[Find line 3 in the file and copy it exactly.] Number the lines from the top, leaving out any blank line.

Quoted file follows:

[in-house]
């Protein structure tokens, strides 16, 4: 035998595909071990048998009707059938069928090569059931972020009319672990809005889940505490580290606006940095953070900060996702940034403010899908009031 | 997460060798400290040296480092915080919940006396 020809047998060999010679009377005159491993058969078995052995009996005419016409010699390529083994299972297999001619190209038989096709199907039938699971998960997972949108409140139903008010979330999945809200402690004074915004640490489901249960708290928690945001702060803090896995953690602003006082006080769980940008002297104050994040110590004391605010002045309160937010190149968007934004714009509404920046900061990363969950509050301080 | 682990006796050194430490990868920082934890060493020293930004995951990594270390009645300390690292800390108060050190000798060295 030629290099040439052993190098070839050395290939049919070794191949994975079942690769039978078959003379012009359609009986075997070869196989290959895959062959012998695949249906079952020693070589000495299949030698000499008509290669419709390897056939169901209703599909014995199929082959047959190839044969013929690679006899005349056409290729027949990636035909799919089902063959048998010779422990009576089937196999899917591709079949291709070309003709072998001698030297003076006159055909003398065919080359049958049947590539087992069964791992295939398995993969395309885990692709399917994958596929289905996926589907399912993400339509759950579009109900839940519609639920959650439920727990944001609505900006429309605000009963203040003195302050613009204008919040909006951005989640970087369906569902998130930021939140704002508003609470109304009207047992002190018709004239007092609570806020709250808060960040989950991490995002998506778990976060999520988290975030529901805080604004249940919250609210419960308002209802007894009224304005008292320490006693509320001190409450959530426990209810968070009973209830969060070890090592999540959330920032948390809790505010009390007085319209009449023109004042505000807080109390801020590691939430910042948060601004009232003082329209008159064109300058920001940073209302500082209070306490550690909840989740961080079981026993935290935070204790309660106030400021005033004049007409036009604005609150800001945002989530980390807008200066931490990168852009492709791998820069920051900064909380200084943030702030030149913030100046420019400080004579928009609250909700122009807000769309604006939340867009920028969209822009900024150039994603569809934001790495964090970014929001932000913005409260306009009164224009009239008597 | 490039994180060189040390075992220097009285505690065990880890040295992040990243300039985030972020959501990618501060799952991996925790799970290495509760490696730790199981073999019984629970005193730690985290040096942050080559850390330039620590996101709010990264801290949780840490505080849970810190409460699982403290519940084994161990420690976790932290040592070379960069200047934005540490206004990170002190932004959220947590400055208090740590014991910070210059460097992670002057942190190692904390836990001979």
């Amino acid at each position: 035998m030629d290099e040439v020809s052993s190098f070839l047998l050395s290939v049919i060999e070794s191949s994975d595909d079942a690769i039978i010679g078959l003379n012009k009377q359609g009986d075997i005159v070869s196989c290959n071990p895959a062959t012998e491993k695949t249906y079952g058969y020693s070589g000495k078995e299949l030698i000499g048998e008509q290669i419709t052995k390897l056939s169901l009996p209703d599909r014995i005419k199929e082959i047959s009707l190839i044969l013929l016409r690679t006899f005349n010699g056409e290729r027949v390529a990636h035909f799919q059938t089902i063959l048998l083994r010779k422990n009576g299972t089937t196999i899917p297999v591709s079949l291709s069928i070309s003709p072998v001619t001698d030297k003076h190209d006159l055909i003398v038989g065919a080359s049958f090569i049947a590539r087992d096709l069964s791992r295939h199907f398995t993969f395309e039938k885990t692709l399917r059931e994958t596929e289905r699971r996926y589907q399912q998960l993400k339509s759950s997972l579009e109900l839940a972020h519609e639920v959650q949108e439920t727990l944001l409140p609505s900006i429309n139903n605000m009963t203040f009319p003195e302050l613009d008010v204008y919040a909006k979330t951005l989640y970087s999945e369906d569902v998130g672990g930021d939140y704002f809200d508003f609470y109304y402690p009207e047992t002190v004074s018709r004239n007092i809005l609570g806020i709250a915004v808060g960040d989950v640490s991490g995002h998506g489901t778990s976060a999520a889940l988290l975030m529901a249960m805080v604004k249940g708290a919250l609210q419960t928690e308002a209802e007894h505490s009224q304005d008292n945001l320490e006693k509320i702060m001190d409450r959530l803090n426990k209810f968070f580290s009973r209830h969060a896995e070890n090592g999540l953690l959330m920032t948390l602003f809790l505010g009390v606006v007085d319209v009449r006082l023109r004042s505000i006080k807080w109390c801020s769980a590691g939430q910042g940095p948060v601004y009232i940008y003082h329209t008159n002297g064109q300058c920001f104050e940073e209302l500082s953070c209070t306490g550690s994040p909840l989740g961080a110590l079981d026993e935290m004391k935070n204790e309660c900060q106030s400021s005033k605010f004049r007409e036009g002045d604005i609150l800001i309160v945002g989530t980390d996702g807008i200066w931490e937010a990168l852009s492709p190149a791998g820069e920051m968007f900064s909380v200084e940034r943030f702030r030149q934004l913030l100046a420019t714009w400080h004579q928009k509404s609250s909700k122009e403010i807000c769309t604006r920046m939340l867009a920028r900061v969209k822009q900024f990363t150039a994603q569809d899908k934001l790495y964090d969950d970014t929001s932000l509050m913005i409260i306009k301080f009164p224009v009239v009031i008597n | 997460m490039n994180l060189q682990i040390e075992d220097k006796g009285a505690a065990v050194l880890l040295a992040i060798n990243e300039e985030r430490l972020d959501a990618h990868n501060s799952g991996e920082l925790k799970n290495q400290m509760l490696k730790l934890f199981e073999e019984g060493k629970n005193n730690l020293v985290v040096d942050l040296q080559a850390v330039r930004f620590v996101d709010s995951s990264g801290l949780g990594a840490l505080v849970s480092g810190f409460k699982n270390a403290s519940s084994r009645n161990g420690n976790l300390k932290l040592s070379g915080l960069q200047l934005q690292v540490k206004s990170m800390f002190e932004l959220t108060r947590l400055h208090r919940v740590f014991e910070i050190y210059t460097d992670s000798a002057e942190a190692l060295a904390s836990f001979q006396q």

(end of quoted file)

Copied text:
């Amino acid at each position: 035998m030629d290099e040439v020809s052993s190098f070839l047998l050395s290939v049919i060999e070794s191949s994975d595909d079942a690769i039978i010679g078959l003379n012009k009377q359609g009986d075997i005159v070869s196989c290959n071990p895959a062959t012998e491993k695949t249906y079952g058969y020693s070589g000495k078995e299949l030698i000499g048998e008509q290669i419709t052995k390897l056939s169901l009996p209703d599909r014995i005419k199929e082959i047959s009707l190839i044969l013929l016409r690679t006899f005349n010699g056409e290729r027949v390529a990636h035909f799919q059938t089902i063959l048998l083994r010779k422990n009576g299972t089937t196999i899917p297999v591709s079949l291709s069928i070309s003709p072998v001619t001698d030297k003076h190209d006159l055909i003398v038989g065919a080359s049958f090569i049947a590539r087992d096709l069964s791992r295939h199907f398995t993969f395309e039938k885990t692709l399917r059931e994958t596929e289905r699971r996926y589907q399912q998960l993400k339509s759950s997972l579009e109900l839940a972020h519609e639920v959650q949108e439920t727990l944001l409140p609505s900006i429309n139903n605000m009963t203040f009319p003195e302050l613009d008010v204008y919040a909006k979330t951005l989640y970087s999945e369906d569902v998130g672990g930021d939140y704002f809200d508003f609470y109304y402690p009207e047992t002190v004074s018709r004239n007092i809005l609570g806020i709250a915004v808060g960040d989950v640490s991490g995002h998506g489901t778990s976060a999520a889940l988290l975030m529901a249960m805080v604004k249940g708290a919250l609210q419960t928690e308002a209802e007894h505490s009224q304005d008292n945001l320490e006693k509320i702060m001190d409450r959530l803090n426990k209810f968070f580290s009973r209830h969060a896995e070890n090592g999540l953690l959330m920032t948390l602003f809790l505010g009390v606006v007085d319209v009449r006082l023109r004042s505000i006080k807080w109390c801020s769980a590691g939430q910042g940095p948060v601004y009232i940008y003082h329209t008159n002297g064109q300058c920001f104050e940073e209302l500082s953070c209070t306490g550690s994040p909840l989740g961080a110590l079981d026993e935290m004391k935070n204790e309660c900060q106030s400021s005033k605010f004049r007409e036009g002045d604005i609150l800001i309160v945002g989530t980390d996702g807008i200066w931490e937010a990168l852009s492709p190149a791998g820069e920051m968007f900064s909380v200084e940034r943030f702030r030149q934004l913030l100046a420019t714009w400080h004579q928009k509404s609250s909700k122009e403010i807000c769309t604006r920046m939340l867009a920028r900061v969209k822009q900024f990363t150039a994603q569809d899908k934001l790495y964090d969950d970014t929001s932000l509050m913005i409260i306009k301080f009164p224009v009239v009031i008597n | 997460m490039n994180l060189q682990i040390e075992d220097k006796g009285a505690a065990v050194l880890l040295a992040i060798n990243e300039e985030r430490l972020d959501a990618h990868n501060s799952g991996e920082l925790k799970n290495q400290m509760l490696k730790l934890f199981e073999e019984g060493k629970n005193n730690l020293v985290v040096d942050l040296q080559a850390v330039r930004f620590v996101d709010s995951s990264g801290l949780g990594a840490l505080v849970s480092g810190f409460k699982n270390a403290s519940s084994r009645n161990g420690n976790l300390k932290l040592s070379g915080l960069q200047l934005q690292v540490k206004s990170m800390f002190e932004l959220t108060r947590l400055h208090r919940v740590f014991e910070i050190y210059t460097d992670s000798a002057e942190a190692l060295a904390s836990f001979q006396q």